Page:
Chiefs recognized at Keesler

  • Published
  • By Airman 1st Class Stephan Coleman
  • 81st Training Wing Public Affairs
Four Keesler members were honored Feb. 28 at the Bay Breeze Event Center for attaining the rank of chief master sergeant.

Honorees were:

Senior Master Sgt. Susan Andersen, 81st Diagnostics and Therapeutics Squadron Pathology and Clinical Laboratory superintendent. She is responsible for leading 95 staff members and executing a 6 million dollar operational budget, as well as, over 2 million dollars in contracts. Andersen oversees 585,000 clinical laboratory results, 10,000 pathology cases and safeguards $1.6 million blood units and components annually.

Chief Master Sergeant Jason Devereaux, 81st Aerospace Medicine Squadron superintendent. His squadron consists of seven flights with more than 80 active duty, civilians, and contracting personnel. He advises the squadron commander on the daily operations and on the welfare, training, and professional development and utilization of more than 70 enlisted personnel. 

Senior Master Sgt. Derek Fromenthal, 81st Training Support Squadron superintendent of the qualification and training flight. He leads a team of 70 military and civilian curriculum developers in managing more than 225 Air Force job qualification standards, qualification training packages, and career field education and training plans affecting over 39,000 cyber Airmen across 11 Air Force Specialties. Shortly after his promotion to Chief Master Sergeant, he was selected to fill a temporary manning shortage in the 338th Training Squadron as superintendent. 

Senior Master Sgt. Richard Parsons is the superintendent of Detachment 6, 366th Training Squadron, Naval Construction Battalion Center Gulfport, Mississippi. He is the senior Air Force enlisted leader on the U.S. Navy Seabees Atlantic Division installation. Parsons manages Civil Engineer Structures technical school operational matters and coordinates support from the Navy host and Army detachment leaders.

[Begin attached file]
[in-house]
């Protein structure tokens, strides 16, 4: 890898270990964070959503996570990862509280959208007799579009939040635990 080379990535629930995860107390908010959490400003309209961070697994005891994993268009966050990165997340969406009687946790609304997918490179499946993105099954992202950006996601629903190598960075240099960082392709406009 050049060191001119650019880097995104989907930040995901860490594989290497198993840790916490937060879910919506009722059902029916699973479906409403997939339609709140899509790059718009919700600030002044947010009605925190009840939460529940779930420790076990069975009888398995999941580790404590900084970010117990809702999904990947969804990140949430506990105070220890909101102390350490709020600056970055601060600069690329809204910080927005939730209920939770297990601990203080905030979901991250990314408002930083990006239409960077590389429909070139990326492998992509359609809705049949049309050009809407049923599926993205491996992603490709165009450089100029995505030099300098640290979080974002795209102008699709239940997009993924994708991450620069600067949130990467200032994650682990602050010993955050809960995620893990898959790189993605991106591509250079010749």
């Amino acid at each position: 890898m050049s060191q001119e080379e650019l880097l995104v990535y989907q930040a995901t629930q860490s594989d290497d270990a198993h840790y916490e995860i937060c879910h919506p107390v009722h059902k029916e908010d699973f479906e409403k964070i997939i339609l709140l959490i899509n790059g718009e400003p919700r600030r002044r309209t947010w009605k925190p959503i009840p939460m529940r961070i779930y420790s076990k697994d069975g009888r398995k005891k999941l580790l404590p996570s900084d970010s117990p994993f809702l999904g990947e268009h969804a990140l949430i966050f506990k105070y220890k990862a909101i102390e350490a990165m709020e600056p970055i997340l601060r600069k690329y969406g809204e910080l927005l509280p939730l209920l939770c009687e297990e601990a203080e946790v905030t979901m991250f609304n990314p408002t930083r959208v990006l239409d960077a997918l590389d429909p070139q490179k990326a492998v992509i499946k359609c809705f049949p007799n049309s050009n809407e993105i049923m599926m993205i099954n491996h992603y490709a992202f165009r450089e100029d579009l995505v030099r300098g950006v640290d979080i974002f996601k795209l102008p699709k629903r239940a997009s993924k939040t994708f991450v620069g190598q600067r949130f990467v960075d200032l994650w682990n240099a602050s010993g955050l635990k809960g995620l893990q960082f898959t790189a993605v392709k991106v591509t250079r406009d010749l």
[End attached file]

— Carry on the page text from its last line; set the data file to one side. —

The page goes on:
The Chiefs Recognition Ceremony is held yearly to introduce new members of the highest enlisted rank and celebrate Air Force heritage.

"All new chiefs are honored each year in February or March," said Chief Master Sgt. Roderick Cunningham, Air Force Reserve Command liaison. "Once the ceremony is over, it's all about taking care of the Airmen."

The evening began with a private medallion ceremony hosted by the 81st Training Wing vice commander, Col Rene Romero, for the new chiefs and their families.

"Presenting the medallions gives the base commander personal time with the members who are being recognized," said Cunningham.

Once the honorees are introduced, the rest of the event is dedicated to the tradition of what makes a great chief master sergeant.

It continued with a candle-lighting ceremony that represented the nine enlisted grades from airman basic up to chief master sergeant. The final candle was lit by Chief Master Sgt. (ret) J.J. Vollmuth, the former senior enlisted advisor of the Keesler Technical Training Center.

Following the candle-lighting ceremony, Chief Master Sgt. Farrell Thomas, 81st TRW command chief, read the Chief's Charge for the honorees. Guest speakers and seasoned chiefs led the events.

"It feels awesome, but I'm very humbled in wearing this rank," said Devereaux. "I know a lot of great chiefs and have known a lot of great chiefs from the past. It is very honorable to be wearing the same rank, but a little overwhelming and scary at the same time, knowing I need to fill their shoes.

"The ceremony was incredible. They did an outstanding job in bringing the tradition of the stripe alive and showing the importance of being a chief. It really made me feel special and my family was awestruck."

The honorees agree that the experience is humbling, and after the ceremony ended, they were ready to focus on Airmen.

"The advice I would give aspiring Airmen would be to do your job well every day and always be conscious of the bigger picture," said Andersen. "Surround yourself with positive energy, take care of people as if they were your own family and trust in your ability to accomplish great things.

"The Air Force gives people great opportunities and it may seem overwhelming at times. Just remember to breathe, take one day at a time and do your best."
The chiefs thanked both previous supervisors and the Airmen that have worked for them over the years. Without the hard work and accomplishments of a team, none of them would be where they are now, said Devereaux.

Some chiefs leave Keesler once the make the rank, said Cunningham, but whether they stay or not, the newest chief master sergeants will take what they've learned and give it back to the lower-ranking enlisted members of the Air Force.

"My job has always been to take care of the people who get the mission done," said Andersen. "The ceremony definitely reemphasized that fact to me. It is extremely important to give back. Now is not the time to sit back and relax -- it's the time to help others become better Airman."